Spot the tawny frogmouths

September 1, 2014 • 11:20 am

Yes, there are two of them here. From Frans de Waal’s public Facebook photos, via reader Steve. There are two birds here: a remarkable example of camouflage:

Tawny frogmouths

This species (Podargus strigoides), a denizen of Australia and Tasmania, is famous for camouflaging itself and closing its eyes. As Wikipedia notes:

One of the best examples of cryptic plumage and mimicry in Australian birds is seen in the tawny frogmouth who perch low on tree branches during the day camouflaged as part of the tree. Their silvery-grey plumage patterned with white, black, and brown streaks and mottles allows them to freeze into the form of a broken tree branch and become practically invisible in broad daylight.  The tawny frogmouth will often choose a broken part of a tree branch and perch upon it with its head thrust upwards at an acute angle using its very large, broad beak to emphasise the resemblance. Often a pair will sit together and point their heads upwards, only breaking cover if approached closely to take flight or warn off predators. When threatened, adult tawny frogmouths will make an alarm call that signals to chicks to remain silent and immobile ensuring that the natural camouflage provided by the plumage is not broken.


28 thoughts on “Spot the tawny frogmouths

  1. Somewhat easier to find than the Pika was but nevertheless a fantastic example of camouflage. It’s interesting how the birds behaviour is key to the effectiveness of the camouflage not just by remaining still but also by choosing a suitable perch and then adopting the right posture.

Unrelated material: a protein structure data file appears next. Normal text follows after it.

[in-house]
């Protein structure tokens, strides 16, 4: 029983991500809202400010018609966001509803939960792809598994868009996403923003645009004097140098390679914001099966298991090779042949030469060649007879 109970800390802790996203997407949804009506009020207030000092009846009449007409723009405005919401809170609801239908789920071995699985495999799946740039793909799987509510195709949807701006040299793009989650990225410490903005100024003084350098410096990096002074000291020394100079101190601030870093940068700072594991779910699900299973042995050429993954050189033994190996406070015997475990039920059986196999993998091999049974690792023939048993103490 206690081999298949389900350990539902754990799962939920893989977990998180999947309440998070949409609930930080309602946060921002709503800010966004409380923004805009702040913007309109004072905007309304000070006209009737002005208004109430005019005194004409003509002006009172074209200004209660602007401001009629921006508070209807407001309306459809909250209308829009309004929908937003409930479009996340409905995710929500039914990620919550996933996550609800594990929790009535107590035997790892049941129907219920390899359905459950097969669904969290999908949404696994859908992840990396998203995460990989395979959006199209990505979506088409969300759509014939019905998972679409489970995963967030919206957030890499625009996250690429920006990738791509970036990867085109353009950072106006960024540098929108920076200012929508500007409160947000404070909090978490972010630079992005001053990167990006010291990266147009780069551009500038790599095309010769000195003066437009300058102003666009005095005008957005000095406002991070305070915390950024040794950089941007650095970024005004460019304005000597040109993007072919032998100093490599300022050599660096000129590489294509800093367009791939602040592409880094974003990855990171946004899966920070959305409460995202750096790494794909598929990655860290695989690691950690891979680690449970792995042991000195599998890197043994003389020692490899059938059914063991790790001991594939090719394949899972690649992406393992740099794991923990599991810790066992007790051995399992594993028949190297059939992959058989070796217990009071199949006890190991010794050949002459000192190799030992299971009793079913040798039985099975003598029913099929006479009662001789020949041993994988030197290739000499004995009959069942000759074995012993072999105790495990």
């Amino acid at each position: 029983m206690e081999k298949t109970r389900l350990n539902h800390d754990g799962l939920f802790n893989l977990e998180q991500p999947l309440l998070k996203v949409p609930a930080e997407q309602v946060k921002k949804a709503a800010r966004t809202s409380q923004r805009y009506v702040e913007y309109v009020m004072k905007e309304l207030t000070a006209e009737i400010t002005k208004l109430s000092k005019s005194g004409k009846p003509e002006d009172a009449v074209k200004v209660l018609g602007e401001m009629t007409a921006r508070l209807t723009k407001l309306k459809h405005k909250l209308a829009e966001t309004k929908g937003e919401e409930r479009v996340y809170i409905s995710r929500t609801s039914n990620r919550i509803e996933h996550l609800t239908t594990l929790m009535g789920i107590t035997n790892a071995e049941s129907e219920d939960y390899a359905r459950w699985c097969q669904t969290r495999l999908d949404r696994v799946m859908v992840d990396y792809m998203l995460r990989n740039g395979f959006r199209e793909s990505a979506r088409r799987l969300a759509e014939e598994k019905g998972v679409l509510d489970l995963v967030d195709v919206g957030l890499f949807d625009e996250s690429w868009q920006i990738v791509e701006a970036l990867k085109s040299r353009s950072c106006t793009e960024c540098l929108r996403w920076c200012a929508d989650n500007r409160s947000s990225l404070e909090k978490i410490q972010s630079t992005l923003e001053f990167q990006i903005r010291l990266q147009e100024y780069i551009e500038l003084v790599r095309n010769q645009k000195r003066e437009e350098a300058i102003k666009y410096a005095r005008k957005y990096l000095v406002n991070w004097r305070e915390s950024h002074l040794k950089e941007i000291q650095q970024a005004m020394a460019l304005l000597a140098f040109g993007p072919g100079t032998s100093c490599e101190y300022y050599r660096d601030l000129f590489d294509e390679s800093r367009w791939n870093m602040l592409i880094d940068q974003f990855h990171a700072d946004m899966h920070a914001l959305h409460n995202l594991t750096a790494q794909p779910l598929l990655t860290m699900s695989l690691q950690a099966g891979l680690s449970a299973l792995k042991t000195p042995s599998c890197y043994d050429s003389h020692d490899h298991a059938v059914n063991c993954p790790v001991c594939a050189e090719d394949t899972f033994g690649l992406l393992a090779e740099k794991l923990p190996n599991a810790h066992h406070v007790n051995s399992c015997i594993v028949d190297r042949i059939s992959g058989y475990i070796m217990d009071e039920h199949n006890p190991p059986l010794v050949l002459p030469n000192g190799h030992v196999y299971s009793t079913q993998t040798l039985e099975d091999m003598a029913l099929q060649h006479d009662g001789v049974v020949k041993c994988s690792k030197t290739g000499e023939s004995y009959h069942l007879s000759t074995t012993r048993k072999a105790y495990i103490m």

2. I saw the first guy right away but I never would have seen the second if Jerry had not mentioned there are two!

  3. I see them, but the camouflage is amazing! I saw them straight away, but before I read the article I thought they were branches that looked like lizards, not frogs that looked like branches.

  4. A minor quibble, ‘a denizen of Australia and Tasmania’… Last time I looked, Tasmania is part of Australia!

      1. I’m never sure if Tasmanians want to be part of Australia or not. They get pretty pissed off when we leave them off the map though.

    1. Imagine trying to spot them if the photo were at the range typically used in the “Spot the Nightjar” photos.

  5. Ornithology note: New World potoos look very similar and pose in exactly the same way to hide themselves, but the two families aren’t all that closely related. Convergence again.

  6. Actually, knowing what they look like it’s quite obvious where they are. I must say, however, they look like something out of The Dark Crystal.

    1. Here’s a question for all you bird-brains:) David Attenborough had this remarkable African bird on his show. It was called a something-bill (not a spoonbill). The top beak curved down around the bottom beak at the front. The meter-high critter looked very prehistoric. I can’t for the life of me remember its name, but it began with an S.

        1. YES!! Thank you so much. I knew it was an easy S-word, but just couldn’t think of it. Doesn’t look anything like a shoe to me, but what a very prehistoric-looking critter it is! Looks fairly directly descended from the pterydactyl. I’ve been on safari in Tanzani and Kenya and never even heard this guy mentioned.

          1. Yeah, when you said prehistoric looking, name starts with an S, and about 1 meter tall there weren’t any other birds I could of that even came close. My second guess was going to be some sort of hornbill.

    2. I thought it looked awfully familiar. Thanks for preventing me from thinking I was going crazy. Maybe it’s time for Prof Ceiling Cat to get himself an intern to keep track of his postings. I’m sure there’d be plenty of volunteers. (Just kidding, you’re doing a great job Jerry and we all very much appreciate all the work you put into this website.)

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